How to Date

by Brandi Nicole Martin

Let the wisteria vine
                                       my mother cut from her mother’s
mother’s relic shrub
                                       instruct. Every man in my family
is dead. My mother
                                       once asked if we’d take some,
those vines, us
                                       daughters who twine clockwise
around what support
                                       we find, the sun biting as the light
of an X-Ray.
                                       Last night, Adam paid for my meal.
I hate to
                                       explain this: I get called whore
because I look
                                       a certain way. I have sex
before I tell men
                                       my name. I bought a floral-print
dress, yesterday,
                                       to try for change. I want my skin
younger, stomach
                                       tighter. I want my grief
smeared away,
                                       rain smacking down like a duvet
until my father
                                       wakes, not lifeless in ‘91 but here
for a phone call
                                       to say something fatherly,
                                       about how Adam better not whisk me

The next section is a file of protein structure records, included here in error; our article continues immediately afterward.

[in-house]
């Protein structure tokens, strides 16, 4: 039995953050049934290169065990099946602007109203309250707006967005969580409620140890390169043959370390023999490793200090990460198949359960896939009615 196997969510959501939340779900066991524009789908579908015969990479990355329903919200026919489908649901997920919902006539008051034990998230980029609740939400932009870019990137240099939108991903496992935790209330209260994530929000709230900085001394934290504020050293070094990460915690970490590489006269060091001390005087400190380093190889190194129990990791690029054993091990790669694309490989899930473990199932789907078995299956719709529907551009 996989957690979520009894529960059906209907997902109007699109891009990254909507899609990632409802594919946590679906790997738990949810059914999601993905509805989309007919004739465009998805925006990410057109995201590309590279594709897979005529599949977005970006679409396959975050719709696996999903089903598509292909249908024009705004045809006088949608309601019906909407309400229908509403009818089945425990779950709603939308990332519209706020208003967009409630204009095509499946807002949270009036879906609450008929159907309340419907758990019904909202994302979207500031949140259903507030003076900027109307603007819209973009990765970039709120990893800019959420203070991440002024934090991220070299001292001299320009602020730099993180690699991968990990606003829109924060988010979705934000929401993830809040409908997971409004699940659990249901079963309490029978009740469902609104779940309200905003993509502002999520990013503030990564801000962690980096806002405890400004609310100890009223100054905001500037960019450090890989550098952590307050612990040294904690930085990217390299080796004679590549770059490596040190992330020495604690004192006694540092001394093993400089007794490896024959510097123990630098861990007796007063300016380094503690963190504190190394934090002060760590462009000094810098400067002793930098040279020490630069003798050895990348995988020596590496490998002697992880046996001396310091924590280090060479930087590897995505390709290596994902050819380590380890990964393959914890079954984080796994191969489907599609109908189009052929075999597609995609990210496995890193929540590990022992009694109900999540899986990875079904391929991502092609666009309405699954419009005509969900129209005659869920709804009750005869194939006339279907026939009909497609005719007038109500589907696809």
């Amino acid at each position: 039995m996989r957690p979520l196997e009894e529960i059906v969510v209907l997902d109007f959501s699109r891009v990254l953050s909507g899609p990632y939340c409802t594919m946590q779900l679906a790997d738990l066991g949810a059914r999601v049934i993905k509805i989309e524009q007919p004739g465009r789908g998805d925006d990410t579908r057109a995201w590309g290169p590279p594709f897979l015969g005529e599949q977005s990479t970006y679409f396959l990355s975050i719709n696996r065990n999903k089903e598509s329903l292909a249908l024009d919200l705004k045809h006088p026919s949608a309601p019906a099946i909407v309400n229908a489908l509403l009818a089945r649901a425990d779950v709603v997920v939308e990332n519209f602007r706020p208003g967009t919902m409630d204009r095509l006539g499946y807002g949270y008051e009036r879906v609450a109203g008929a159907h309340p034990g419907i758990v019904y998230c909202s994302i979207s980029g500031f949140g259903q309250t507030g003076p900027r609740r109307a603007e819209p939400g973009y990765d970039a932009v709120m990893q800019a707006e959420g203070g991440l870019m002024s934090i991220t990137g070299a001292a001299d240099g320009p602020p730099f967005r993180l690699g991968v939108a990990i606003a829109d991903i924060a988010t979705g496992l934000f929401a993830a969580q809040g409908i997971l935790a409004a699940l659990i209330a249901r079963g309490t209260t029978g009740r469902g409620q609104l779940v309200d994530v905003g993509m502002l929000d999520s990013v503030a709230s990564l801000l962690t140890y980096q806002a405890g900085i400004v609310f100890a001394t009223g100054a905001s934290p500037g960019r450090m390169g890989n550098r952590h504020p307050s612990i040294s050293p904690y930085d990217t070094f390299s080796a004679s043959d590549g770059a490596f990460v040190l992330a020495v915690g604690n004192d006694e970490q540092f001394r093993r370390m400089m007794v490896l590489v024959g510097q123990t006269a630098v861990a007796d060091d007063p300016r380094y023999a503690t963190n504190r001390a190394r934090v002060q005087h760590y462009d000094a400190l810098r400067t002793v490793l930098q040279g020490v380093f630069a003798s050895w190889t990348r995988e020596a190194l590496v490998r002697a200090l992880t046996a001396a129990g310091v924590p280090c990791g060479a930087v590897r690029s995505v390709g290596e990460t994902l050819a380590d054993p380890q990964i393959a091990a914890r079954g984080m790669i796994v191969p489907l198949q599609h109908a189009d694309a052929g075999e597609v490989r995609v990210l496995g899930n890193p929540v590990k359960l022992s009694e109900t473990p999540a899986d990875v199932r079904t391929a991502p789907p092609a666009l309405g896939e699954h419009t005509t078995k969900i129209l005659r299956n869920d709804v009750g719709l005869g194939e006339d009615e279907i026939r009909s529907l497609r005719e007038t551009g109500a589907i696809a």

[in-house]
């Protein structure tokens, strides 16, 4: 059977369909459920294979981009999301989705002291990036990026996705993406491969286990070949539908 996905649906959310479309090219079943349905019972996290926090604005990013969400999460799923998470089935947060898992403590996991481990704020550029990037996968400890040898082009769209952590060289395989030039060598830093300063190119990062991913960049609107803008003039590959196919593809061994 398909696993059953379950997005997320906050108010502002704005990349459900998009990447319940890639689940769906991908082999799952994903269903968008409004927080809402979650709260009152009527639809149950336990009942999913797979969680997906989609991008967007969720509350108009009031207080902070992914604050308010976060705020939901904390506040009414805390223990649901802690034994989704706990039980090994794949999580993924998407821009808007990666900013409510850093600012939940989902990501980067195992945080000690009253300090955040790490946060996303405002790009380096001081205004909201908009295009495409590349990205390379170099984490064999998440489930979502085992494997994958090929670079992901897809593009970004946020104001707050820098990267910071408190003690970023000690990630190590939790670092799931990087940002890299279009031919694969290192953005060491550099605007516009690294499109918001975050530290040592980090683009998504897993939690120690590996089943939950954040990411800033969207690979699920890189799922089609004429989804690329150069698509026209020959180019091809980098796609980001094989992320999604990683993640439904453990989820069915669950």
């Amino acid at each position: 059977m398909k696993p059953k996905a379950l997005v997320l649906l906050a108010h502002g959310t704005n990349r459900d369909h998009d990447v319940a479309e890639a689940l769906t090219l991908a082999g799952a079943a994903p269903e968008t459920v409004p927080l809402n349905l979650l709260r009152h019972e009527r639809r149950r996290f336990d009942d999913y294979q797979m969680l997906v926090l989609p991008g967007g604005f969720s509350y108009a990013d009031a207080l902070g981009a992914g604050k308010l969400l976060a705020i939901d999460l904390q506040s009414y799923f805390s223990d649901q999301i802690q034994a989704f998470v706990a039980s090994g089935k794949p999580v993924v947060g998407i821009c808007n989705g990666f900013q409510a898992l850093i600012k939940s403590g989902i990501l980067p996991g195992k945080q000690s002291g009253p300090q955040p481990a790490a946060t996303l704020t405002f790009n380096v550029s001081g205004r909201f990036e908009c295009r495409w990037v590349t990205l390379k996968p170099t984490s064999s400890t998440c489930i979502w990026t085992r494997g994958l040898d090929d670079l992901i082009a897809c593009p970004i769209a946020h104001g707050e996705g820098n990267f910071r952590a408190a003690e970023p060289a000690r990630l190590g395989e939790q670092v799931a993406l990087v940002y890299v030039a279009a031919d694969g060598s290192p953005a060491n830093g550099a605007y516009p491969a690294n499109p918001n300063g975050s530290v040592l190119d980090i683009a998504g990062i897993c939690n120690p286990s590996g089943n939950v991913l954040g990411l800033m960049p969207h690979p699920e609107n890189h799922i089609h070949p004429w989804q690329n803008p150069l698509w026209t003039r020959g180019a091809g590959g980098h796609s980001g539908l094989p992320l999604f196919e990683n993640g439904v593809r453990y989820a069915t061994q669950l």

to Adam’s place
                                       lest my father’s wrath become thunderous
as a tin roof
                                       in hail. It’s beautiful outside today.
I swear I hear
                                       the growth, every green seed
fumbling open.
                                       All our plants remind us
that after burial
                                       something violet remains. My mother
is thriving.
                                       I’m climbing as high as I can.

Brandi Nicole Martin’s poetry has appeared or is forthcoming in the Cincinnati Review, Prairie Schooner, Colorado Review, Denver Quarterly, Bennington Review, Willow Springs, Third Coast, and At Length, among others. During work on her PhD in Poetry at Florida State University, she was the recipient of the 2016 Emerging Writer’s Spotlight award, selected by D.A. Powell.